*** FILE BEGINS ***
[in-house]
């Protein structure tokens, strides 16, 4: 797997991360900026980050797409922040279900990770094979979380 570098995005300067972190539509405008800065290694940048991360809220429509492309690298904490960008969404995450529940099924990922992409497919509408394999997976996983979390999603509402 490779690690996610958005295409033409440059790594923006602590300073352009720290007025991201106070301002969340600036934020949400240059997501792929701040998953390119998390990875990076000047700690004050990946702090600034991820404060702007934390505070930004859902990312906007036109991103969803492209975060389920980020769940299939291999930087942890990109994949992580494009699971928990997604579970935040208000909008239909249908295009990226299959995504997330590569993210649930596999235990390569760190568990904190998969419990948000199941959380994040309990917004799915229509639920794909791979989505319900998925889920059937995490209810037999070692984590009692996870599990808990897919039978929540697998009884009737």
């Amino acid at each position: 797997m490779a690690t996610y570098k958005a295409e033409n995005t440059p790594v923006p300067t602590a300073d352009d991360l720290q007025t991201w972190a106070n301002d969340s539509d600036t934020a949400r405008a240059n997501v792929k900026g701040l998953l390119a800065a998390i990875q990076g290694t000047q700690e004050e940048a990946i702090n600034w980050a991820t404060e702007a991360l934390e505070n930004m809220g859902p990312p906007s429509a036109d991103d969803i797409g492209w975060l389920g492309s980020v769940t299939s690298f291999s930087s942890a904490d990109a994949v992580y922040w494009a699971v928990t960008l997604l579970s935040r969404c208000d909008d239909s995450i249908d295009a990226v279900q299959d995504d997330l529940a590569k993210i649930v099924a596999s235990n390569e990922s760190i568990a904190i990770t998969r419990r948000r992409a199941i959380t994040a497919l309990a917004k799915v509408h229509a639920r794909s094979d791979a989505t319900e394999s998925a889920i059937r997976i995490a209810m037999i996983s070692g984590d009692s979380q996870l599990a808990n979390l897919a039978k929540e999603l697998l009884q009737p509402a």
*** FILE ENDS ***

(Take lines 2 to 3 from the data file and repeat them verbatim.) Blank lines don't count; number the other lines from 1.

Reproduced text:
């Protein structure tokens, strides 16, 4: 797997991360900026980050797409922040279900990770094979979380 570098995005300067972190539509405008800065290694940048991360809220429509492309690298904490960008969404995450529940099924990922992409497919509408394999997976996983979390999603509402 490779690690996610958005295409033409440059790594923006602590300073352009720290007025991201106070301002969340600036934020949400240059997501792929701040998953390119998390990875990076000047700690004050990946702090600034991820404060702007934390505070930004859902990312906007036109991103969803492209975060389920980020769940299939291999930087942890990109994949992580494009699971928990997604579970935040208000909008239909249908295009990226299959995504997330590569993210649930596999235990390569760190568990904190998969419990948000199941959380994040309990917004799915229509639920794909791979989505319900998925889920059937995490209810037999070692984590009692996870599990808990897919039978929540697998009884009737």
């Amino acid at each position: 797997m490779a690690t996610y570098k958005a295409e033409n995005t440059p790594v923006p300067t602590a300073d352009d991360l720290q007025t991201w972190a106070n301002d969340s539509d600036t934020a949400r405008a240059n997501v792929k900026g701040l998953l390119a800065a998390i990875q990076g290694t000047q700690e004050e940048a990946i702090n600034w980050a991820t404060e702007a991360l934390e505070n930004m809220g859902p990312p906007s429509a036109d991103d969803i797409g492209w975060l389920g492309s980020v769940t299939s690298f291999s930087s942890a904490d990109a994949v992580y922040w494009a699971v928990t960008l997604l579970s935040r969404c208000d909008d239909s995450i249908d295009a990226v279900q299959d995504d997330l529940a590569k993210i649930v099924a596999s235990n390569e990922s760190i568990a904190i990770t998969r419990r948000r992409a199941i959380t994040a497919l309990a917004k799915v509408h229509a639920r794909s094979d791979a989505t319900e394999s998925a889920i059937r997976i995490a209810m037999i996983s070692g984590d009692s979380q996870l599990a808990n979390l897919a039978k929540e999603l697998l009884q009737p509402a």